6.4 Treatment

6.4 Treatment

Treatment will depend on the timing of relapse, location of relapse (isolated bone marrow relapse, isolated extramedullary relapse, combined relapse), immunophenotype in ALL (B-cell vs T-cell), previous management, response to salvage therapy (including MRD response in ALL), number of previous relapses and the patient’s preferences.

CAYA with relapsed ALL are often eligible for enrolment in clinical trials for relapsed disease. These typically involve systemic chemotherapy, newer targeted agents and/or immunotherapy, together with HSCT for selected patients.

In relapsed AML, achieving rapid remission via systemic chemotherapy, targeted therapies and/or immunotherapy followed by HSCT is currently the most effective curative strategy.

Immunotherapy or immune effector cell therapy is used in certain relapsed acute leukaemia patients. Current examples of immunotherapy used in acute leukaemia include BiTEs (e.g. blinatumomab), antibody drug conjugates (e.g. gemtuzumab, inotuzumab) and CAR T-cells (e.g. tisagenlecleucel).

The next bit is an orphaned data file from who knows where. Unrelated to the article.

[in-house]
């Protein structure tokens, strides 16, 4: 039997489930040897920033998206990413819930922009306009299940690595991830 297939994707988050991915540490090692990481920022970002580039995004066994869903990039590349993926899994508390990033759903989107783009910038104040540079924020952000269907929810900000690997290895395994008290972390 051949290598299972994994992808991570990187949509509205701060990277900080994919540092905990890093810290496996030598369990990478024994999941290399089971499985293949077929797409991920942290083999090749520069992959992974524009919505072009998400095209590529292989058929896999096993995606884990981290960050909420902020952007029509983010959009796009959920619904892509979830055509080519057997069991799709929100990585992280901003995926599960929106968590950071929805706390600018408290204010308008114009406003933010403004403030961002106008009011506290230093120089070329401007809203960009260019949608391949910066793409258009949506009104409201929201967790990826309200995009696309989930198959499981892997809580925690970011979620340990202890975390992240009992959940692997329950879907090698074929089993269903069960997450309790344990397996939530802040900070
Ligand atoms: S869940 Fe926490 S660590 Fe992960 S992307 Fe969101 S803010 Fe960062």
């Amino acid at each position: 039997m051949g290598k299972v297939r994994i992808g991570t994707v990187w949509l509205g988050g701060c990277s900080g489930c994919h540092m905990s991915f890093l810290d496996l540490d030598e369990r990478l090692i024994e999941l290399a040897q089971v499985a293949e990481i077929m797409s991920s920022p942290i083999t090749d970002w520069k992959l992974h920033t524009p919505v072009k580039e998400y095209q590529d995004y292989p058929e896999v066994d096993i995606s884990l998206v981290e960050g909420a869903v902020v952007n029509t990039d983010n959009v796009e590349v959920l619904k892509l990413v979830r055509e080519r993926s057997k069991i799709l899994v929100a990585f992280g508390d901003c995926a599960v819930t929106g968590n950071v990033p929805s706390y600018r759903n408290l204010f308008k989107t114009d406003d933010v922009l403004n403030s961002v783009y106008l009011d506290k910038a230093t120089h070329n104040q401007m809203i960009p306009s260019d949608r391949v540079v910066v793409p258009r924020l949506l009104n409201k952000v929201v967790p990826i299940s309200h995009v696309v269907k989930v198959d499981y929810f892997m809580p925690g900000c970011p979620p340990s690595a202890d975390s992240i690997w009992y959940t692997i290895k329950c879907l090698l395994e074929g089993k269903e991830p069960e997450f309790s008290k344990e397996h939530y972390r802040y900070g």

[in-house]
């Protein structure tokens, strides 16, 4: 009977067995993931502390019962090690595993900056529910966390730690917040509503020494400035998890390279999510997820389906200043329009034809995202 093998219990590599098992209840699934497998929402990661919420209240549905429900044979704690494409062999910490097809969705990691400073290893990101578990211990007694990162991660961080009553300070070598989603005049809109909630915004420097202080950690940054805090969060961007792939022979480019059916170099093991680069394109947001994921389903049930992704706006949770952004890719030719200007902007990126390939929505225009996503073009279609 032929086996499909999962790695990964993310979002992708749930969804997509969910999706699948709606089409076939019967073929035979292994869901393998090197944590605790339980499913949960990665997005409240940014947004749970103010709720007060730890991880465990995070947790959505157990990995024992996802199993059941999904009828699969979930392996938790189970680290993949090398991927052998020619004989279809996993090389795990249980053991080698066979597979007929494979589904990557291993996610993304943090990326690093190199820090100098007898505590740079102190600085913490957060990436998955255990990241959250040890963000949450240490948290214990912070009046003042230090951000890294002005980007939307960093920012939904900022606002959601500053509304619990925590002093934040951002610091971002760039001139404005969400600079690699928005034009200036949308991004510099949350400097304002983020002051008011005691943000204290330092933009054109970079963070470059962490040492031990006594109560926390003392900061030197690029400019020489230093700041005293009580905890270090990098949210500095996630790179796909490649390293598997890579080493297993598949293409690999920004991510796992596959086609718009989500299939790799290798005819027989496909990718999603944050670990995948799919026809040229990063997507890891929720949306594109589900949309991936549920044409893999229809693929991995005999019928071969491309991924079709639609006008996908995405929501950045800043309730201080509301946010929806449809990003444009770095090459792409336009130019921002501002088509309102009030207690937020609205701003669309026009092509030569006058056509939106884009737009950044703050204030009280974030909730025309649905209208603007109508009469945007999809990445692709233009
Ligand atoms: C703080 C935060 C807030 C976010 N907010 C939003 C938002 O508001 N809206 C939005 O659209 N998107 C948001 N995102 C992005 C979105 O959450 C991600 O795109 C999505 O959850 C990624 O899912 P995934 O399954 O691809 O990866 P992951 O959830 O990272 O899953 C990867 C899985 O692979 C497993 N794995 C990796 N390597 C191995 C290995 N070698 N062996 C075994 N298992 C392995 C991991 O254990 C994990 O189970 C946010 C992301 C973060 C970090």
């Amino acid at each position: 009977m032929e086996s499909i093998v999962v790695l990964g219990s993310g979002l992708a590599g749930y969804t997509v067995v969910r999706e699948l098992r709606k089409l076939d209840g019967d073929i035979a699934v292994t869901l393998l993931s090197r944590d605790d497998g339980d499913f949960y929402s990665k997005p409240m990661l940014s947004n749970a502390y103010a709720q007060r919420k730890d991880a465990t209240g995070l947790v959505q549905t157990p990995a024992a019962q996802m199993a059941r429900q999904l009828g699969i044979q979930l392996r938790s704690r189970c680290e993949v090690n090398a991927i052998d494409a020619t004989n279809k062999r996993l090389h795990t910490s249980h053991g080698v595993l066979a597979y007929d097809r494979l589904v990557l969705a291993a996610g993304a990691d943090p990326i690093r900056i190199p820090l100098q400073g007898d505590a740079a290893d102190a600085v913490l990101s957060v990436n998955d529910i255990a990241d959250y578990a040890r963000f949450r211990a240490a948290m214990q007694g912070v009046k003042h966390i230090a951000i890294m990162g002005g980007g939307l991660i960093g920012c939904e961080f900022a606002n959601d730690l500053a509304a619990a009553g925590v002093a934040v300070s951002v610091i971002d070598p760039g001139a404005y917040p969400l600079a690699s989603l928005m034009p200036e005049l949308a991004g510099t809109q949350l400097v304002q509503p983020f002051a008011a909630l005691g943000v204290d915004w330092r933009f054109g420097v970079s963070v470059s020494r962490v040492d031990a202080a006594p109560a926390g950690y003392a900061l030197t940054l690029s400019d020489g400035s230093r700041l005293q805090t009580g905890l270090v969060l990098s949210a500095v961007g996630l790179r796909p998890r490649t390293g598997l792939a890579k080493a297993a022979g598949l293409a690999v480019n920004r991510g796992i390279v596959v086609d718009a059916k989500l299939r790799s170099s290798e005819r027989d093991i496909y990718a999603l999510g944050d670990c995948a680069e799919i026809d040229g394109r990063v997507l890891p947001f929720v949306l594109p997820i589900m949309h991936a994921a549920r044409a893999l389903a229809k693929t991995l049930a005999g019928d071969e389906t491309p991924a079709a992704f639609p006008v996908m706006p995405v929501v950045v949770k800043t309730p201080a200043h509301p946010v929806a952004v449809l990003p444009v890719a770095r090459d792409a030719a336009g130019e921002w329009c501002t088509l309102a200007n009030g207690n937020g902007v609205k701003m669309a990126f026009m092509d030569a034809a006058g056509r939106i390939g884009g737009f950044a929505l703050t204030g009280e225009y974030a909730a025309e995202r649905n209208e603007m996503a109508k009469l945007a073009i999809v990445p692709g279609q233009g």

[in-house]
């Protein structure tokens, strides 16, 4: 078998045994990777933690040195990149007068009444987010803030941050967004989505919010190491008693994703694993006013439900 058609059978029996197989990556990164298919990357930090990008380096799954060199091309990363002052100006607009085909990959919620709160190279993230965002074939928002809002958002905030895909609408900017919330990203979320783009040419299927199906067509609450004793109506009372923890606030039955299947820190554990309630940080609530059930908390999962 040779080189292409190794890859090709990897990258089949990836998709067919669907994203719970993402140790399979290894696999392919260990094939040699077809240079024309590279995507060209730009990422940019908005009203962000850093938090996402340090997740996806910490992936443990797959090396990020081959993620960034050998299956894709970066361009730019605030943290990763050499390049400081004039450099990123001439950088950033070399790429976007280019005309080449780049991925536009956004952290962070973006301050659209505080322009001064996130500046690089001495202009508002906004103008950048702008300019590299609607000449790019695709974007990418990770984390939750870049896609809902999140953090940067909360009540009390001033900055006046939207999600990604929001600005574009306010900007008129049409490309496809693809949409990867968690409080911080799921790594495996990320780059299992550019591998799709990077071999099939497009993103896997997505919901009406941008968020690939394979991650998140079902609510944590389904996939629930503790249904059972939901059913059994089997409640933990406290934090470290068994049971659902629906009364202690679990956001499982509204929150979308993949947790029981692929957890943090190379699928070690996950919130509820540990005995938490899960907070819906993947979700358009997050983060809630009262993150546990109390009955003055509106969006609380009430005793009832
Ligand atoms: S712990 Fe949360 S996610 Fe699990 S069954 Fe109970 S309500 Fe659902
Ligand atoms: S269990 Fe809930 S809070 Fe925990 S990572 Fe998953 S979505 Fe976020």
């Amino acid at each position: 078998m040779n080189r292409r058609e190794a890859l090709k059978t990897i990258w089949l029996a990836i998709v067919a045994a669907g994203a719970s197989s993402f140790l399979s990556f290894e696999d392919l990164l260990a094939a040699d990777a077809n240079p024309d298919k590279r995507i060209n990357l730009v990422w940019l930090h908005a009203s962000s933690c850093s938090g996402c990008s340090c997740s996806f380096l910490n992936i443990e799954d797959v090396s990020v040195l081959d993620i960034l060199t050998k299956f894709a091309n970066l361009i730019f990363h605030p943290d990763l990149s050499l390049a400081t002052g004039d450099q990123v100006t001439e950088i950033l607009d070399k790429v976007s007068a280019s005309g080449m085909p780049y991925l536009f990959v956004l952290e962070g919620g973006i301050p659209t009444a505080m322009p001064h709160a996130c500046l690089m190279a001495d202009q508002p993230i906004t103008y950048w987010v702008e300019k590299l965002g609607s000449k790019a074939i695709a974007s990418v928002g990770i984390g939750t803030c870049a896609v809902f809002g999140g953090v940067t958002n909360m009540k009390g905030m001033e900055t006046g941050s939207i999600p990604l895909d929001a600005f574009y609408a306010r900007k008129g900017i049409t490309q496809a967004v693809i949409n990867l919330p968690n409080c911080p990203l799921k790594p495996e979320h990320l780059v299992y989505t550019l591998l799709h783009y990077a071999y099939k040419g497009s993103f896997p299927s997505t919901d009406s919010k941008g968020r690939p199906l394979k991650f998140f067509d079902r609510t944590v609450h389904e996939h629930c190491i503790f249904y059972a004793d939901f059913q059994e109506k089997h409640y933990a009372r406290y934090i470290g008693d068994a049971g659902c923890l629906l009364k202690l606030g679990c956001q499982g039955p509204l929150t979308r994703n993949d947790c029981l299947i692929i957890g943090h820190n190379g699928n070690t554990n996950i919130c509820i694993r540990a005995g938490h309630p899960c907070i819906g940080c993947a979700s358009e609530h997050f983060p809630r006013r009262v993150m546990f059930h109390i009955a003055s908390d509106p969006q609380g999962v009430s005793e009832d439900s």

A number of additional immunotherapies are currently under investigation in CAYA acute leukaemia.

Access to new therapies that have not yet been approved by the Pharmaceutical Benefits Scheme may sometimes be challenging. This highlights the importance of enrolling CAYA with relapsed/ refractory disease onto clinical trials wherever possible.

The potential goals of treatment should be discussed, respecting the patient’s cultural values. Wherever possible, written information should be provided.